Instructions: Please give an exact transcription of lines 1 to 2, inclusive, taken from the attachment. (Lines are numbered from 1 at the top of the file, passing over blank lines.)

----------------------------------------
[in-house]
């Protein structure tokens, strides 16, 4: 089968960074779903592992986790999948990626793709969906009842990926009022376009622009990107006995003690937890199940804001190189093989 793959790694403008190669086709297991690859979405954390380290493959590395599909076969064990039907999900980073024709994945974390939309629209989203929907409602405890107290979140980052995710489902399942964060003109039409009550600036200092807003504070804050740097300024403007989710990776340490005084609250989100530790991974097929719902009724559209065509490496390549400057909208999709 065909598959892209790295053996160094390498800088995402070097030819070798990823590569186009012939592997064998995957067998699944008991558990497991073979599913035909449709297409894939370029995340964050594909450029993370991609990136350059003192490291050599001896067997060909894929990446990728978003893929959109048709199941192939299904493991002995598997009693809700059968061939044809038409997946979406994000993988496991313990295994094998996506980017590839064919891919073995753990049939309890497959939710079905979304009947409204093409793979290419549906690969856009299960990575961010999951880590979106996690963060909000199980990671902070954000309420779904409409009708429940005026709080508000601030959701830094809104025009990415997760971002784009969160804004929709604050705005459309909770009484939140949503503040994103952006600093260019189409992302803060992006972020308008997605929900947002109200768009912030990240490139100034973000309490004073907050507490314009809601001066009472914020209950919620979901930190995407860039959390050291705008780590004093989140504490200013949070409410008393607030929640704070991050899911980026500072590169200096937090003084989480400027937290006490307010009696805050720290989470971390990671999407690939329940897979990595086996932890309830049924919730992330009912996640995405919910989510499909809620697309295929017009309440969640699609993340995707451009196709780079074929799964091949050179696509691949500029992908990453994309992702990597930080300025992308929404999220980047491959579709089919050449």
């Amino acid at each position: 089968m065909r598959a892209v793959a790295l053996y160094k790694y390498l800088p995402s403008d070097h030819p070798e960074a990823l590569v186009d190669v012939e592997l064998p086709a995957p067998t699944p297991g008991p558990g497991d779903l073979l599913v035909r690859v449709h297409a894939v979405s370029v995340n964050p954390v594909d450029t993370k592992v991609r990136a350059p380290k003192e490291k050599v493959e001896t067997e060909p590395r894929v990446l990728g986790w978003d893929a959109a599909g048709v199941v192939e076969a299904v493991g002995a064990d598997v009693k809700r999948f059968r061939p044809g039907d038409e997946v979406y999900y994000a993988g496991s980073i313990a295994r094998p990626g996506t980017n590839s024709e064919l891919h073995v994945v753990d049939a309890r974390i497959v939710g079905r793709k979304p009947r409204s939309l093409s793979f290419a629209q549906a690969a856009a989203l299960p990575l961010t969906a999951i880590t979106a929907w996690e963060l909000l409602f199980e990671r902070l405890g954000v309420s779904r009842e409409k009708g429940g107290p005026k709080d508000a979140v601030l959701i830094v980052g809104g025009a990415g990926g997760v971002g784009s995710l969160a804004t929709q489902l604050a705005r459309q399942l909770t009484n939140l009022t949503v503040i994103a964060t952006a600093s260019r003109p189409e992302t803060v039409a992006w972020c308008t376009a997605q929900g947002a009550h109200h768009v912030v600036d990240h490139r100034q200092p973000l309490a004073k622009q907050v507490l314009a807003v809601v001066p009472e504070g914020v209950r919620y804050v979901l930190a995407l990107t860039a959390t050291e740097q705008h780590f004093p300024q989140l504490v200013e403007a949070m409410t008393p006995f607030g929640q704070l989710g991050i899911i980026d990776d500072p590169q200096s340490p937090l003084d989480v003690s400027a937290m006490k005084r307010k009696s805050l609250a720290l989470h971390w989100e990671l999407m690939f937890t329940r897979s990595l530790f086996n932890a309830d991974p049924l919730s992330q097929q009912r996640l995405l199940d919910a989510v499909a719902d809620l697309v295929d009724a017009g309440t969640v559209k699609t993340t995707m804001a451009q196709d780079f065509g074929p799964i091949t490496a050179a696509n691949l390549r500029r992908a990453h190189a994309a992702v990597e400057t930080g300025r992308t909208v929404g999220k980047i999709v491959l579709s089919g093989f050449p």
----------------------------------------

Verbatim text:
[in-house]
């Protein structure tokens, strides 16, 4: 089968960074779903592992986790999948990626793709969906009842990926009022376009622009990107006995003690937890199940804001190189093989 793959790694403008190669086709297991690859979405954390380290493959590395599909076969064990039907999900980073024709994945974390939309629209989203929907409602405890107290979140980052995710489902399942964060003109039409009550600036200092807003504070804050740097300024403007989710990776340490005084609250989100530790991974097929719902009724559209065509490496390549400057909208999709 065909598959892209790295053996160094390498800088995402070097030819070798990823590569186009012939592997064998995957067998699944008991558990497991073979599913035909449709297409894939370029995340964050594909450029993370991609990136350059003192490291050599001896067997060909894929990446990728978003893929959109048709199941192939299904493991002995598997009693809700059968061939044809038409997946979406994000993988496991313990295994094998996506980017590839064919891919073995753990049939309890497959939710079905979304009947409204093409793979290419549906690969856009299960990575961010999951880590979106996690963060909000199980990671902070954000309420779904409409009708429940005026709080508000601030959701830094809104025009990415997760971002784009969160804004929709604050705005459309909770009484939140949503503040994103952006600093260019189409992302803060992006972020308008997605929900947002109200768009912030990240490139100034973000309490004073907050507490314009809601001066009472914020209950919620979901930190995407860039959390050291705008780590004093989140504490200013949070409410008393607030929640704070991050899911980026500072590169200096937090003084989480400027937290006490307010009696805050720290989470971390990671999407690939329940897979990595086996932890309830049924919730992330009912996640995405919910989510499909809620697309295929017009309440969640699609993340995707451009196709780079074929799964091949050179696509691949500029992908990453994309992702990597930080300025992308929404999220980047491959579709089919050449």